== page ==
Vinsamlegast notið þetta auðkenni þegar þið vitnið til verksins eða tengið í það: http://hdl.handle.net/1946/24023
Introduction: Resolution of inflammation was previously thought to be a passive process but is now considered to be an active biochemical process. As persistent inflammation is associated with several diseases, it is desirable to seek substances that might aid its resolution. Dietary fish oil, rich in omega-3 fatty acids, has been shown to enhance resolution of antigen-induced peritonitis in mice as well as to increase natural killer (NK) cell count early in the inflammation. Moreover, NK cells have been shown to be necessary for resolution of antigen-induced inflammation in mice as the resolution is hampered by their depletion. However, it is not known whether omega-3 fatty acids affect resolution through the increase in NK cell count and/or by affecting NK cell activity.
Aim: The aim of this study was to determine whether the omega-3 fatty acids eicosapentaenoic acid (EPA) and docosahexaenoic acid (DHA) affect the activity of human NK cells, namely their secretion of cytokines and chemokines in vitro.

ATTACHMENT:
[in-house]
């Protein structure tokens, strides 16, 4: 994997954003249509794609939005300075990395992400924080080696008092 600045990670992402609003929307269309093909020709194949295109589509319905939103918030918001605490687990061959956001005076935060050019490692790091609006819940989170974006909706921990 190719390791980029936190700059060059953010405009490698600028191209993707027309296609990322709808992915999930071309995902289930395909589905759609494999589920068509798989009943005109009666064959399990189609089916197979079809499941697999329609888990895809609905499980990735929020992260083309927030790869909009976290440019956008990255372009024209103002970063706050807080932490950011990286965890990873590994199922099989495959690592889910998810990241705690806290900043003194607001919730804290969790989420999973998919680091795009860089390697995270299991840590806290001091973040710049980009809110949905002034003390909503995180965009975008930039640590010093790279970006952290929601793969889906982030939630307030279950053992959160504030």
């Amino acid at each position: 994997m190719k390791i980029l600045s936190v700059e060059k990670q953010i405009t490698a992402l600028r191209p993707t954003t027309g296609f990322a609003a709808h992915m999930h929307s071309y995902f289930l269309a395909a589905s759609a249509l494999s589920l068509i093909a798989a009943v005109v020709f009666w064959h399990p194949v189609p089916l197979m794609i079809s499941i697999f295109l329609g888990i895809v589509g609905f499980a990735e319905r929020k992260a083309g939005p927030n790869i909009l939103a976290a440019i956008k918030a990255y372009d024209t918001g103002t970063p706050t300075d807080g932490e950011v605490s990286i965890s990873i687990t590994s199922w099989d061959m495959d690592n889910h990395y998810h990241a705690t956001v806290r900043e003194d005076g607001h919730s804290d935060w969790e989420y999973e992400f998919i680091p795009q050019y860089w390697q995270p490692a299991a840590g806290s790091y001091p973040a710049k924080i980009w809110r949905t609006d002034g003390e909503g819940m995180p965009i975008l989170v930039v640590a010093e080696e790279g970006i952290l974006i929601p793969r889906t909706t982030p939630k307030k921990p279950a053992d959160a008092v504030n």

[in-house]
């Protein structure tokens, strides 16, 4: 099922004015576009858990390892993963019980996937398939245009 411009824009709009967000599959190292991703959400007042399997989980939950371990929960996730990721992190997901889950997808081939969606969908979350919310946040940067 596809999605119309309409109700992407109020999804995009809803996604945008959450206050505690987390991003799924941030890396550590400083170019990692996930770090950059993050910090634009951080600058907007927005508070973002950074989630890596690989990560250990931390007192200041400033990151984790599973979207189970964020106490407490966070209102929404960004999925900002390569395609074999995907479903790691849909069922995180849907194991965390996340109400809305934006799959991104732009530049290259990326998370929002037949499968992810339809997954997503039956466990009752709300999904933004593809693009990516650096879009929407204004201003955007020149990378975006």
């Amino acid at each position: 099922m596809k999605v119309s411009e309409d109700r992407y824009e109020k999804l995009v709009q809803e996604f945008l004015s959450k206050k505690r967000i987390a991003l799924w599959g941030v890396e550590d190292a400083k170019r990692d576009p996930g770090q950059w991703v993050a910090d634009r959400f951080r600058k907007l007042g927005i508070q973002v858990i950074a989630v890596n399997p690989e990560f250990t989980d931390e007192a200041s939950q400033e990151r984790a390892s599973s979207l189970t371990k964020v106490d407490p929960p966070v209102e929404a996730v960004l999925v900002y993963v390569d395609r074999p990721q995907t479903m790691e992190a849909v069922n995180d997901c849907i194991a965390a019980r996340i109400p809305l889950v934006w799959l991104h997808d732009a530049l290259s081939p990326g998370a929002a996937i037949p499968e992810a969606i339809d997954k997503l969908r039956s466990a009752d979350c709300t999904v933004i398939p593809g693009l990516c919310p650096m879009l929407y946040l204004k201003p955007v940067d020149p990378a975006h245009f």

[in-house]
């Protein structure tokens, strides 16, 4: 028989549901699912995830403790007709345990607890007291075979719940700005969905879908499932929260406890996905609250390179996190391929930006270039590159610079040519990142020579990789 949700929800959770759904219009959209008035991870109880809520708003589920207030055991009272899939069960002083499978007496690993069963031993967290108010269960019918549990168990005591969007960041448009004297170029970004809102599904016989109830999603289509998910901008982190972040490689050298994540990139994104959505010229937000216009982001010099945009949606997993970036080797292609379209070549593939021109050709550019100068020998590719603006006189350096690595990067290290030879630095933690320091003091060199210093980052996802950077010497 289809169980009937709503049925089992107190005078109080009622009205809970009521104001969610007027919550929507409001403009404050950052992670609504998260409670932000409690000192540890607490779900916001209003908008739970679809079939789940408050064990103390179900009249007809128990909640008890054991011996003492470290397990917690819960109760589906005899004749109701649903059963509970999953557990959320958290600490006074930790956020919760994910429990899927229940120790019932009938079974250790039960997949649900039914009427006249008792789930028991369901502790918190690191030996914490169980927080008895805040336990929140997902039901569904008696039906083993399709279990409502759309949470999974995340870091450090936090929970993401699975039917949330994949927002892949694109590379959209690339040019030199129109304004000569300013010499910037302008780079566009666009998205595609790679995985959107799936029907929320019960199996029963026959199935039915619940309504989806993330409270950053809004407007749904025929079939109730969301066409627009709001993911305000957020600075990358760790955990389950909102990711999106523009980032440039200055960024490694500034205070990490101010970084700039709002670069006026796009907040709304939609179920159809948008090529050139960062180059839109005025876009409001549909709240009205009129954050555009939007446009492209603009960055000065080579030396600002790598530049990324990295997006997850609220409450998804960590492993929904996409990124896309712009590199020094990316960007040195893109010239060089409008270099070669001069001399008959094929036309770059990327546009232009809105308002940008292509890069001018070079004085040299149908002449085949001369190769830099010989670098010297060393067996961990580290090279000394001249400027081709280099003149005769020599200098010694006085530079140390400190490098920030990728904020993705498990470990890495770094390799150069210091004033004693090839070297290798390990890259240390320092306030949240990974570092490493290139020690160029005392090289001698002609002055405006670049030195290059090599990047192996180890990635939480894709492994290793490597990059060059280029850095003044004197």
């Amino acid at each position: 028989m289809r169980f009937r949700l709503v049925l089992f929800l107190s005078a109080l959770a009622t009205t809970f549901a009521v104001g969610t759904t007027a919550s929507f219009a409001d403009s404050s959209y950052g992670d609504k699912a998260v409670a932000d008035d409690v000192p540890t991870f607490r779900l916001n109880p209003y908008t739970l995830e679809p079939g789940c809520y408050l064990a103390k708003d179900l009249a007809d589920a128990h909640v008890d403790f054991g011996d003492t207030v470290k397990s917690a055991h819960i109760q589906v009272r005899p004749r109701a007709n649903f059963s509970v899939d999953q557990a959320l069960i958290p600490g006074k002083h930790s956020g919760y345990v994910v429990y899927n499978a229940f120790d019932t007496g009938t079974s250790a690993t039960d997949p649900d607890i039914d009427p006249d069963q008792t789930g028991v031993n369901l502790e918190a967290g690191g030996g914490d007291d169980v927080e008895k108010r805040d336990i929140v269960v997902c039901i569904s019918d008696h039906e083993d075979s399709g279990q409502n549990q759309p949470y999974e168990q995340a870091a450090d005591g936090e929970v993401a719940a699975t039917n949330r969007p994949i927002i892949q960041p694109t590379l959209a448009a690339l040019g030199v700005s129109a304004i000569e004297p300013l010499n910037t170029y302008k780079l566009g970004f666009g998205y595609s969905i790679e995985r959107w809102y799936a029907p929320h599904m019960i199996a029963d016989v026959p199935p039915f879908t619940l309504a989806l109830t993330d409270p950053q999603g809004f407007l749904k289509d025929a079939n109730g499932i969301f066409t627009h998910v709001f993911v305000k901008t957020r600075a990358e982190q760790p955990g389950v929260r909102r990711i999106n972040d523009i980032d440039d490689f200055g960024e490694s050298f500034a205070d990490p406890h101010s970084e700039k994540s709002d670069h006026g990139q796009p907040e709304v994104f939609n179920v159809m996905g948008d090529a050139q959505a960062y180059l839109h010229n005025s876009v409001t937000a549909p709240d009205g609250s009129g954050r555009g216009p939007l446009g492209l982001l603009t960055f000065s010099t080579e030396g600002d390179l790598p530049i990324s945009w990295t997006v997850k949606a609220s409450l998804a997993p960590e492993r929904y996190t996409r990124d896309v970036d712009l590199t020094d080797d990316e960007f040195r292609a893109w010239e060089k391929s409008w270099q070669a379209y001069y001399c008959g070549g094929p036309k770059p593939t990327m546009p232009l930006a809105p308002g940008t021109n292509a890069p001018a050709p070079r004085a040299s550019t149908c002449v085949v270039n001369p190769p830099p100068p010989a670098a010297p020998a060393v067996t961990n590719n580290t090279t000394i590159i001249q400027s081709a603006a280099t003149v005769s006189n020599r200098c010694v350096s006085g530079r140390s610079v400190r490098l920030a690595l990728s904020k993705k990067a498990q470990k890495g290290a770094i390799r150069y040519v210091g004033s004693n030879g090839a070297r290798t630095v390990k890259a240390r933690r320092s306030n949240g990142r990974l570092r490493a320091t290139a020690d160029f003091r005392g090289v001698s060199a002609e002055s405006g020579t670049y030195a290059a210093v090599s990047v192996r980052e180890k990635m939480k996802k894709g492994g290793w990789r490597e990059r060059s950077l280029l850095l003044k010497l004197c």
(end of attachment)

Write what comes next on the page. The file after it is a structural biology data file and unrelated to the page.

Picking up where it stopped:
Methods: Human NK cells, isolated from peripheral blood, were seeded in 96 well plates, cultured with or without 50 µM of arachidonic acid (AA), EPA or DHA and stimulated with cytokines to produce cytokines. The effects of the fatty acids were determined by measuring the concentration of tumor necrosis factor-α (TNF-α), granulocyte-macrophage colony-stimulating factor (GM-CSF), interferon-γ (IFN-γ), interleukin-17 (IL-17), IL-13, IL-10, CC chemokine ligand 3 (CCL3) and IL-8/CXC chemokine ligand 8 (CXCL8) in the culture supernatants by enzyme-linked immunosorbent assay (ELISA).
Results: Culturing NK cells with the omega-3 fatty acids EPA and DHA decreased their secretion of TNF-α and IL-13, compared with secretion of these cytokines by NK cells cultured without fatty acids. DHA additionally decreased secretion of GM-CSF. EPA and DHA did not affect secretion of IFN-γ, IL-10 or CCL3. Culturing NK cells with the omega-6 fatty acid AA did not affect their secretion of the cytokines tested for.
Conclusion: The results indicate that the omega-3 fatty acids EPA and DHA affect NK cell activity, namely by decreasing their secretion of the pro-inflammatory cytokines TNF-α and GM-CSF. This might be contributive to the effects that omega-3 fatty acids have been shown to have on the resolution of inflammation, as these cytokines are known to enhance survival of neutrophils and therefore delaying resolution of inflammation.
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